Networking requires effort, energy and enthusiasm, says expert Deborah Sweeney — whether it’s in person or online. (Credit: Chris Montgomery, Unsplash)

How do you successfully network during a global pandemic? 

Amid Covid-19, entrepreneurs have swapped in-person networking nights for virtual events. But as the pandemic continues, the concept of “remote networking” reveals its own series of hurdles. 

In many ways, remote networking appears to have more advantages than traditional networking. Entrepreneurs have the ability to instantly connect with people from all over the world and reach a wider audience. 

However, this convenience is coupled with the struggle to make a lasting connection. Entrepreneurs are trying to avoid falling victim to Zoom fatigue and make the kind of meaningful impressions that seem to exist primarily with in-person interactions. 

It all boils down to a not-so-secret revelation: Networking, whether it is done virtually or in-person, needs plenty of effort, energy and enthusiasm. 

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Feeling stuck right about now? Try one of these approaches to up your networking game.

1. Send Virtual High Fives

Caryn Clopton is the owner of Excel Cleaning Services, an office cleaning company in Nashville, Tennessee. Early into the pandemic, Clopton quickly discovered which networking approach doesn’t work: the video conference lunch.  

“I had the bright idea to send a client lunch and we would do lunch over a video conference,” Clopton recalls. 

What seemed like a good idea on paper didn’t pan out in reality. The driver got lost trying to find the client and the lunch was scraped.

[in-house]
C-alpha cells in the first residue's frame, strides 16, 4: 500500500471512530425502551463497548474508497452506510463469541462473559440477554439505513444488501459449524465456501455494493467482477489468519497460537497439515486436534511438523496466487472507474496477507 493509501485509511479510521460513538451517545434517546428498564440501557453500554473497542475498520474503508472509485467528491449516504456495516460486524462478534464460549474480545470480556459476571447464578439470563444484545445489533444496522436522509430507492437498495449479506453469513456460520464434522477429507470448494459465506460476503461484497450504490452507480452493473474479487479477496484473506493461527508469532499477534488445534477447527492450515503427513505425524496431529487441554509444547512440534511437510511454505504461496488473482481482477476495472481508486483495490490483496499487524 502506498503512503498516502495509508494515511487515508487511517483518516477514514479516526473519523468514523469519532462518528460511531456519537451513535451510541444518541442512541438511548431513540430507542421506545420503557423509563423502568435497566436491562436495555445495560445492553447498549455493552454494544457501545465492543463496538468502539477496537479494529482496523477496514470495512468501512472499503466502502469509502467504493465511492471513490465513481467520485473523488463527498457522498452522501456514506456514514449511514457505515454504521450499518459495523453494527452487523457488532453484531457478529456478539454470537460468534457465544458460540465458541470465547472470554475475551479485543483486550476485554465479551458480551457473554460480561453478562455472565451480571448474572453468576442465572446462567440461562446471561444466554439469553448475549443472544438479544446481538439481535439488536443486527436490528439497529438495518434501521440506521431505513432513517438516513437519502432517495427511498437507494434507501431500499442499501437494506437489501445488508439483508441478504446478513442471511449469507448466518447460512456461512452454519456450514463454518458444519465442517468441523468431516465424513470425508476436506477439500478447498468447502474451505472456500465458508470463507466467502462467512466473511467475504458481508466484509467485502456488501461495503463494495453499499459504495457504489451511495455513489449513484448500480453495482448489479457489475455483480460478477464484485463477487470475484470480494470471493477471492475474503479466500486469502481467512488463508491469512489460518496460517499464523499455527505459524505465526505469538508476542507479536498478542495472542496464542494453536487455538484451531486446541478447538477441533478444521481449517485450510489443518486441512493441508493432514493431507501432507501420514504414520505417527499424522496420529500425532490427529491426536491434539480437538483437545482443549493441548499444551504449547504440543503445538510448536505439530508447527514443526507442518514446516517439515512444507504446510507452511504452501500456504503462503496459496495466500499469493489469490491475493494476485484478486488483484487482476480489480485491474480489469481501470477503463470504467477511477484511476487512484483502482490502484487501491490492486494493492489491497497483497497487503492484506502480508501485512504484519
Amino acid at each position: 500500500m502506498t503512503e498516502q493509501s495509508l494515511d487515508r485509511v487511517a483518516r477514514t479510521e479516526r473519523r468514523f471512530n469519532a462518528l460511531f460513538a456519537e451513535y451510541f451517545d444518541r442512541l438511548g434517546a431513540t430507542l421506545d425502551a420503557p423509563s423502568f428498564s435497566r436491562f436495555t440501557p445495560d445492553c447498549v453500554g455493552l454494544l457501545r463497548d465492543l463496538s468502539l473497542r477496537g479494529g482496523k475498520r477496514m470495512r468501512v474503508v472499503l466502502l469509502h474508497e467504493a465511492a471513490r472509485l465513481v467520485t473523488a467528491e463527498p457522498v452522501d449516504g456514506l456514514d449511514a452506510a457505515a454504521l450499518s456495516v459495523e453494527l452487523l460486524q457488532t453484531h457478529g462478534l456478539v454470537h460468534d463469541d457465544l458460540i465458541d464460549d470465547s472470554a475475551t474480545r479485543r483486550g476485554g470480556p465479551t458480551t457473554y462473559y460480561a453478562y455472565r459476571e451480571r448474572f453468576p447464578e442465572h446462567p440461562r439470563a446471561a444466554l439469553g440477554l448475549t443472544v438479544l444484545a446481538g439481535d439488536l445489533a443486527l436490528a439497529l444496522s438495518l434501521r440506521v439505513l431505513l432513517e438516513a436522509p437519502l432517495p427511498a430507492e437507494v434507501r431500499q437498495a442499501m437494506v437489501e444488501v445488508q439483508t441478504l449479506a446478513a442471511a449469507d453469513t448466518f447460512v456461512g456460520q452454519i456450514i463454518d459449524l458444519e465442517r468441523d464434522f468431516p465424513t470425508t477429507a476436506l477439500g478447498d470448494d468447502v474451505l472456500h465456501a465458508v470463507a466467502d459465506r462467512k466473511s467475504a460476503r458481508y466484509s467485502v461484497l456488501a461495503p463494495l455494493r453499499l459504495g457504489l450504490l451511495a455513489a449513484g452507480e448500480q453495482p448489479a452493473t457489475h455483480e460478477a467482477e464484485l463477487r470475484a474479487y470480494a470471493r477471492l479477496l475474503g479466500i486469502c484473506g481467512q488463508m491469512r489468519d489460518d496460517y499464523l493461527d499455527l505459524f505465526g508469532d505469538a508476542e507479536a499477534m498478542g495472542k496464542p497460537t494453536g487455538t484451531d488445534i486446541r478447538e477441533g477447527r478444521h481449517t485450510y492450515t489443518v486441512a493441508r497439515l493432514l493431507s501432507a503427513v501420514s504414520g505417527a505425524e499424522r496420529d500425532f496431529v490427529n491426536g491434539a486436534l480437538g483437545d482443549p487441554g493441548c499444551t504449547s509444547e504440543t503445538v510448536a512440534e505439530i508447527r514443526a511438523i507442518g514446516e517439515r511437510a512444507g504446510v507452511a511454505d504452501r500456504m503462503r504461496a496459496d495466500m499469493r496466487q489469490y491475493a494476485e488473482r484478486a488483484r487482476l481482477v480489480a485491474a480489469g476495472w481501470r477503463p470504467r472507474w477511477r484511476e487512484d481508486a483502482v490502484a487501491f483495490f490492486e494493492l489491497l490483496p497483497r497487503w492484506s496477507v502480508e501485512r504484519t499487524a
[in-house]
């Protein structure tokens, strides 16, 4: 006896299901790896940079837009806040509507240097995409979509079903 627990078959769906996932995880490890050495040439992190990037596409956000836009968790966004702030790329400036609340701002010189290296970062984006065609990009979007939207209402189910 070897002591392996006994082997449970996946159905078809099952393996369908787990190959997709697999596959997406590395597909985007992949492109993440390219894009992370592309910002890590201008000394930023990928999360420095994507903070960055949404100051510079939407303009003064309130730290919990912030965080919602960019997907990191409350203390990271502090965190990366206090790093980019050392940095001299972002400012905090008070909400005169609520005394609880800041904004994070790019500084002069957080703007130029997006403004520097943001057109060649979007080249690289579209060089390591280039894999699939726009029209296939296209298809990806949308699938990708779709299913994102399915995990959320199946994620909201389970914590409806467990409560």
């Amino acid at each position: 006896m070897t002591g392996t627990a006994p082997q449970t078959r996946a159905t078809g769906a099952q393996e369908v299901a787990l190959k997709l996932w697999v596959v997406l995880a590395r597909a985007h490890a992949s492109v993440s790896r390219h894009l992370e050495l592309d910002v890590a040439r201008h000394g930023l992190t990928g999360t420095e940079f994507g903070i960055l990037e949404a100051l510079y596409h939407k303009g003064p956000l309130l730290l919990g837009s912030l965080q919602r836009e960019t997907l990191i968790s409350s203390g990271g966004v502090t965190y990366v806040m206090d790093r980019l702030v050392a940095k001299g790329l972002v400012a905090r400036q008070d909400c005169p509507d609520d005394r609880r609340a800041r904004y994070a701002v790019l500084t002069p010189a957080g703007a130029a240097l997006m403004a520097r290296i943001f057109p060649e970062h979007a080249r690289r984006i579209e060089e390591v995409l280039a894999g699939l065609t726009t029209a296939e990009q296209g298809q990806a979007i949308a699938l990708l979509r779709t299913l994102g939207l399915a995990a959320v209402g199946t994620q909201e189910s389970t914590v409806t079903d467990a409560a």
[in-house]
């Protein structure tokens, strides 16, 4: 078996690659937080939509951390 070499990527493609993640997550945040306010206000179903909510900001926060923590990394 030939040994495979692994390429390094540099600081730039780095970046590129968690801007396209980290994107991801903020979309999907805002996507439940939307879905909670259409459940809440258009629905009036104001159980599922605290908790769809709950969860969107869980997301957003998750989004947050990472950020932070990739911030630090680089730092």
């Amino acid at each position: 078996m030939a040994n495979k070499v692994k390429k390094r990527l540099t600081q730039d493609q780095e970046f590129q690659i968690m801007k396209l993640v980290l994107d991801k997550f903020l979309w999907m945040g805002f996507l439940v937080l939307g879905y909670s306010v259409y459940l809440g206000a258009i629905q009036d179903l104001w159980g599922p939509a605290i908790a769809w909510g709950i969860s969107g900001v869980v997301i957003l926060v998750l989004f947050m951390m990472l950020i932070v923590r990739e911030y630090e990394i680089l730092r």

What does work, especially when networking with individuals you haven’t seen before, is simply sharing a moment of celebration — a “virtual high five.” If you’ll pardon the pun, it’s a nice touch to lift spirits and moods.

“I will call or leave a voicemail with teaming partners I haven’t seen before saying ‘I wanted to reach out and send you a virtual high five,'” Clopton says. “That has been a real winner.”

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2. Show Up

One of the best techniques for virtual networking is the same rule of thumb network attendees would follow in a traditional setting. You gotta show up!

Speaking coach Vivian Geffen thinks that virtual networking via online meetings has been fantastic when it comes to increasing an entrepreneur’s amount of exposure to their audience. But what Geffen finds doesn’t work is passively posting on social media in the hopes of being found. That behavior is on par with attending a networking night and refusing to walk away from the wallpaper. If you attend a remote networking event, get ready to mingle and bring along your personality.

“Show up to groups consistently,” Geffen says. “Be friendly, have a clear and concise intro, and be supportive of fellow members when getting to know what they do.” 

3. Connect 1-On-1 — and Face-to-Face

Showing up to networking nights isn’t easy for everyone. Sometimes being in a networking group that is too big can have the opposite effect on attendees. They may feel more inclined to leave early or find it’s difficult to make meaningful connections in the crowd.